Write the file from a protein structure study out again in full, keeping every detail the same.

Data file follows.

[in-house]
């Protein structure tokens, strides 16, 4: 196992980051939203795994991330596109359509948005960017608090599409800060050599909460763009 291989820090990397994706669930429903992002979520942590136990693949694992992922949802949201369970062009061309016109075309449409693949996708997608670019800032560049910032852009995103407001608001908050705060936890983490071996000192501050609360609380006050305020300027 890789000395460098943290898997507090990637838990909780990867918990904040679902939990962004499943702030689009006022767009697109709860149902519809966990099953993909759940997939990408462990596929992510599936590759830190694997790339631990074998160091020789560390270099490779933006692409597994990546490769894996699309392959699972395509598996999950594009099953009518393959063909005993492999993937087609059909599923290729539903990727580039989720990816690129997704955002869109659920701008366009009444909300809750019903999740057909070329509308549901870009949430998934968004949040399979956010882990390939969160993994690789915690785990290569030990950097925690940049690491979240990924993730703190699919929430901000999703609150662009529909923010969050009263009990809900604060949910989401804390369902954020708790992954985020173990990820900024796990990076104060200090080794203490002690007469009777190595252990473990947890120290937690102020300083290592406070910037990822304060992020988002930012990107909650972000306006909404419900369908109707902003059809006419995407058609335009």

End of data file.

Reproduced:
[in-house]
């Protein structure tokens, strides 16, 4: 196992980051939203795994991330596109359509948005960017608090599409800060050599909460763009 291989820090990397994706669930429903992002979520942590136990693949694992992922949802949201369970062009061309016109075309449409693949996708997608670019800032560049910032852009995103407001608001908050705060936890983490071996000192501050609360609380006050305020300027 890789000395460098943290898997507090990637838990909780990867918990904040679902939990962004499943702030689009006022767009697109709860149902519809966990099953993909759940997939990408462990596929992510599936590759830190694997790339631990074998160091020789560390270099490779933006692409597994990546490769894996699309392959699972395509598996999950594009099953009518393959063909005993492999993937087609059909599923290729539903990727580039989720990816690129997704955002869109659920701008366009009444909300809750019903999740057909070329509308549901870009949430998934968004949040399979956010882990390939969160993994690789915690785990290569030990950097925690940049690491979240990924993730703190699919929430901000999703609150662009529909923010969050009263009990809900604060949910989401804390369902954020708790992954985020173990990820900024796990990076104060200090080794203490002690007469009777190595252990473990947890120290937690102020300083290592406070910037990822304060992020988002930012990107909650972000306006909404419900369908109707902003059809006419995407058609335009």